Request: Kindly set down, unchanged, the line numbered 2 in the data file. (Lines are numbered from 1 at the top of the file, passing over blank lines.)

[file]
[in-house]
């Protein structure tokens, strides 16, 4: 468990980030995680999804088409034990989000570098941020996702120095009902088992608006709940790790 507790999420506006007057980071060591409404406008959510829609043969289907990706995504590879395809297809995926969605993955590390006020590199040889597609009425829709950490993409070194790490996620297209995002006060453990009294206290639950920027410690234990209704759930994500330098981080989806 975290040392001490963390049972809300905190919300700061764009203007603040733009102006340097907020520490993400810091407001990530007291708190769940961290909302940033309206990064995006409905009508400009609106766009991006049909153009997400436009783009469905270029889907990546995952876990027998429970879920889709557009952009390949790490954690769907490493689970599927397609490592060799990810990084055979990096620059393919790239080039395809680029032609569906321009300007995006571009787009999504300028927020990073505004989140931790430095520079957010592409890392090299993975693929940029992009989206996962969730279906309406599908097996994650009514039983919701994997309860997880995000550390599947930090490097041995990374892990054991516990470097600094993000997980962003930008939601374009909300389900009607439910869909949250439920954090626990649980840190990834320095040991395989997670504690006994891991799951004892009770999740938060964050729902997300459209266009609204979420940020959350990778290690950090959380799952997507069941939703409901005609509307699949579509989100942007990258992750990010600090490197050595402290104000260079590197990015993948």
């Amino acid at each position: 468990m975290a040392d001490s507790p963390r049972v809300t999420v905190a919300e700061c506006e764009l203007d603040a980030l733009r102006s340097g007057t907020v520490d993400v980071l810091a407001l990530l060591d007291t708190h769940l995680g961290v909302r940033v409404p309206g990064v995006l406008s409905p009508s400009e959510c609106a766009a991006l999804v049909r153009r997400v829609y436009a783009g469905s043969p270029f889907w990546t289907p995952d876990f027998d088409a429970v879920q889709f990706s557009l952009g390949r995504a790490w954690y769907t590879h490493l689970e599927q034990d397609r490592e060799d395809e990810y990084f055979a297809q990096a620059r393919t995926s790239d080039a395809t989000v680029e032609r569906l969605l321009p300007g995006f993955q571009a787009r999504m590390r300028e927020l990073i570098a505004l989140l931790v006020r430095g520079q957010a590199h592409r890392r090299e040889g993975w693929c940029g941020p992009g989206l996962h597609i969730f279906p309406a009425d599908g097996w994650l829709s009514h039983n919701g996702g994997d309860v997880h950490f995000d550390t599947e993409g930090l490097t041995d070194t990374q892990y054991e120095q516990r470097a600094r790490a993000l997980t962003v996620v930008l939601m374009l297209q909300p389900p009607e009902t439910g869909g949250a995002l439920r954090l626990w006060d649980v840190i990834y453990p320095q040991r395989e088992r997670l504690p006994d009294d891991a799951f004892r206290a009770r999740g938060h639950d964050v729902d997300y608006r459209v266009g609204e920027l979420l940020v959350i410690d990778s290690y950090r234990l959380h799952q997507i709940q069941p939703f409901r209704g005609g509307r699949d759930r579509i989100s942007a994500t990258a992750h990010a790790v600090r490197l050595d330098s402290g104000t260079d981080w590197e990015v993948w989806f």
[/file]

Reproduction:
């Protein structure tokens, strides 16, 4: 468990980030995680999804088409034990989000570098941020996702120095009902088992608006709940790790 507790999420506006007057980071060591409404406008959510829609043969289907990706995504590879395809297809995926969605993955590390006020590199040889597609009425829709950490993409070194790490996620297209995002006060453990009294206290639950920027410690234990209704759930994500330098981080989806 975290040392001490963390049972809300905190919300700061764009203007603040733009102006340097907020520490993400810091407001990530007291708190769940961290909302940033309206990064995006409905009508400009609106766009991006049909153009997400436009783009469905270029889907990546995952876990027998429970879920889709557009952009390949790490954690769907490493689970599927397609490592060799990810990084055979990096620059393919790239080039395809680029032609569906321009300007995006571009787009999504300028927020990073505004989140931790430095520079957010592409890392090299993975693929940029992009989206996962969730279906309406599908097996994650009514039983919701994997309860997880995000550390599947930090490097041995990374892990054991516990470097600094993000997980962003930008939601374009909300389900009607439910869909949250439920954090626990649980840190990834320095040991395989997670504690006994891991799951004892009770999740938060964050729902997300459209266009609204979420940020959350990778290690950090959380799952997507069941939703409901005609509307699949579509989100942007990258992750990010600090490197050595402290104000260079590197990015993948």